Original article first was published in Meininger's Wine Business International on August 3, 2016.
Although the US is the world’s biggest importer of bulk wine in terms of value*, the market is surprisingly opaque.
Tim Hanni MW, a wine educator and consultant, says the challenge for international producers who want to enter the US market is “learning the intricacies of how bulk wine business is transacted”. Hanni MW, who has helped to establish the USA’s first bulk wine trade fair, adds that it’s critical to establish “a network of connections to the brokers, buyers and sellers.”
The process starts with understanding how the US bulk wine market operates.
What is bulk wine?
Bulk wine is defined as wine that is shipped in containers (ISO tanks, Flexitanks etc), rather than in bottles or smaller packaging. Some organizations describe any wine that’s shipped in containers larger than two litres as bulk wine but, strictly speaking, bulk wine is wine that’s shipped in large containers and then repackaged at its destination.
Buyers can include wineries, importers, exporters or bottling facilities. Retail stores can also be significant bulk buyers, particularly if they’re selling ‘private label’ wines – the home brand wines created and sold by many liquor retail chains, supermarkets and grocery chain stores. The main advantage that private label wine offers retail chains is that it gives them control over the product, and eliminates the price competition from other retailers. After all, if they’re the only ones selling that brand of wine, then they don’t face pressure to discount it. (More about Bulk Wine logistics)
Bulk wine is typically traded in the US in one of three ways.
The first and most important tier of the US bulk wine trade belongs to wine negociants or brokers. Turrentine Brokerage, Mancuso Wine Brokerage and The Ciatti Company, all based in California, are leading names in this space. Such brokers offer services ranging from grape and bulk wine brokerage to global bulk wine trading, evaluations and strategic branding. It’s not surprising that San Francisco is the hub of the bulk wine business, both domestically and internationally, given that it’s both within reach of more than 4,000 Californian wineries, as well as being a significant entry point to the US.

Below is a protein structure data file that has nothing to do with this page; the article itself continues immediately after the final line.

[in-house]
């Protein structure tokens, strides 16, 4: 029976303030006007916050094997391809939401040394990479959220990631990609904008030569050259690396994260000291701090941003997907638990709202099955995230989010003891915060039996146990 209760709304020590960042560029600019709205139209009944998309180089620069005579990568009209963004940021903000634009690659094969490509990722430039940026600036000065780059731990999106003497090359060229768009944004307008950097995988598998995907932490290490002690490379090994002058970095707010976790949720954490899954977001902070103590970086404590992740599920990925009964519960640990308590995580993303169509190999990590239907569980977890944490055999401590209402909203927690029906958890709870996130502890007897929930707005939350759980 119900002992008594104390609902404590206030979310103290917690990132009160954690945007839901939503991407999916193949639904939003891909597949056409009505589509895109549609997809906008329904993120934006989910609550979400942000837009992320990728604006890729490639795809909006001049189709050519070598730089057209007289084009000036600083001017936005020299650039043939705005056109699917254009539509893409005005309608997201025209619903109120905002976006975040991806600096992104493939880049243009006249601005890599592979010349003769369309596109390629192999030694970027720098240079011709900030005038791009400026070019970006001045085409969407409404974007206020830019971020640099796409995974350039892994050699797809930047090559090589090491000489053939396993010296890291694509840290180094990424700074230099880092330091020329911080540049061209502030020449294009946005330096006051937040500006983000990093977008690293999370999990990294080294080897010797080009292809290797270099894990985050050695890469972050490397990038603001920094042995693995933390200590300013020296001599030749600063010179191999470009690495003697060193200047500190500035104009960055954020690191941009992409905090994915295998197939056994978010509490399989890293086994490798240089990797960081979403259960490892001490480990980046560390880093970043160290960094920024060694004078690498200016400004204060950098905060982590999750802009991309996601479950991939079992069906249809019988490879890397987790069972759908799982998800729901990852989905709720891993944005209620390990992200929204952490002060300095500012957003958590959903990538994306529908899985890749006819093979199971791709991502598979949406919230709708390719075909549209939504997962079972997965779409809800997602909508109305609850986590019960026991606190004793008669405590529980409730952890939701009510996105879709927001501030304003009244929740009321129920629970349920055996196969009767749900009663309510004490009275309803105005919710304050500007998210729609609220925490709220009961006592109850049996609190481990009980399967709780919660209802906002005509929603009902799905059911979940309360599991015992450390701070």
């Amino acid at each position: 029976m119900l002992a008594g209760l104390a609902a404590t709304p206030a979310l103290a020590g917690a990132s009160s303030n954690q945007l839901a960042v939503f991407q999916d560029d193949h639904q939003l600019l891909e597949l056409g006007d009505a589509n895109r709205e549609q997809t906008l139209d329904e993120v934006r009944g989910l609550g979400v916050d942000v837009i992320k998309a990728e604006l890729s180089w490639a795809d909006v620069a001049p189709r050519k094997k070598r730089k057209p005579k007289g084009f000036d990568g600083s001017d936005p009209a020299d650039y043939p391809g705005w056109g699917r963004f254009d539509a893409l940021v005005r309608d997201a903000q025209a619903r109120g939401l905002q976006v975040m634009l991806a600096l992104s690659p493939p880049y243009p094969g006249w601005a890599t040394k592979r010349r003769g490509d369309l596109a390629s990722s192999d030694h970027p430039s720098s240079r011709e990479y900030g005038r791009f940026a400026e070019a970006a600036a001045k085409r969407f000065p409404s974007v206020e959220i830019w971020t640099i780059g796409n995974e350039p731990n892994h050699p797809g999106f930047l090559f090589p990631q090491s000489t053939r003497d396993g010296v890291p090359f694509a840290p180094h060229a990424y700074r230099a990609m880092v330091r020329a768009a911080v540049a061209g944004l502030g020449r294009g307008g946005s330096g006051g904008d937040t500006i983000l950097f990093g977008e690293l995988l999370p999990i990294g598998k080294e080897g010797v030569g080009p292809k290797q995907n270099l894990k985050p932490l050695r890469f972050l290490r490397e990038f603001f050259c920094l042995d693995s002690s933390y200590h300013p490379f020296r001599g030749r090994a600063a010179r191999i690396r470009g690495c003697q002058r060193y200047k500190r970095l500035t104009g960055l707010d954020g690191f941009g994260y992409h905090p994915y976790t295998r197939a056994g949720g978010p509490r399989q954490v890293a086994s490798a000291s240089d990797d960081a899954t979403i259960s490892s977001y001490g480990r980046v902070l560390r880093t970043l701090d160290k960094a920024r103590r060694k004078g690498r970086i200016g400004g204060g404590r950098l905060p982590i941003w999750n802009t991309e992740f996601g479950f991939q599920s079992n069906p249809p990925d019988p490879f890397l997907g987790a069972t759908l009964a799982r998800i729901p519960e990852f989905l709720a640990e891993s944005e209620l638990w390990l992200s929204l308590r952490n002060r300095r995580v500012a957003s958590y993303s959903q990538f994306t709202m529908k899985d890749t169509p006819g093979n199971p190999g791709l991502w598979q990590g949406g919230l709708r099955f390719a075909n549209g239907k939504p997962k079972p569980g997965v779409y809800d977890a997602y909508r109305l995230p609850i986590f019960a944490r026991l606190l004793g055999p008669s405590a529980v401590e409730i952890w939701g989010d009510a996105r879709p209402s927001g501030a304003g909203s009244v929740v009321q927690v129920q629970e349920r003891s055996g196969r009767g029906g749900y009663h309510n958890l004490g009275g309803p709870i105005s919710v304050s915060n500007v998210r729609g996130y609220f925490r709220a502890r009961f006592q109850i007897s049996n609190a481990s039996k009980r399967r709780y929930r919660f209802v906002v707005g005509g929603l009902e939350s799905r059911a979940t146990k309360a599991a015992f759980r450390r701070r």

Brokerage firms may also offer ‘services as contract manufacturers or private label makers, a part of the business known as ‘custom crush’. This involves a buyer stating the profile of the wine required, which is then made to order by a winery. The buyer usually provides cartons and labels and the winery produces the finished goods.
The brokerage firms offer a great starting point for international bulk producers seeking to enter the US market, given their experience, knowledge and connections.
Wine industry classifieds make up the second strata of the bulk wine business. These classifieds may appear in newspapers, industry publications or online, through websites like winebusiness.com and Wine Country Classifieds (also distributed in print). The classifieds will list available bulk grapes, or the specifications of ready-made wines, and potential buyers then contact the supplier directly. Many wineries list bulk grapes and wines for sales on their regional association’s website. There are also web portals like Vinex and VinsenVRAC where buyers can negotiate on grape and bulk wine listings.
International producers may certainly list their products through these avenues, as long as they are able to take care of the legalities, logistics and price negotiations themselves.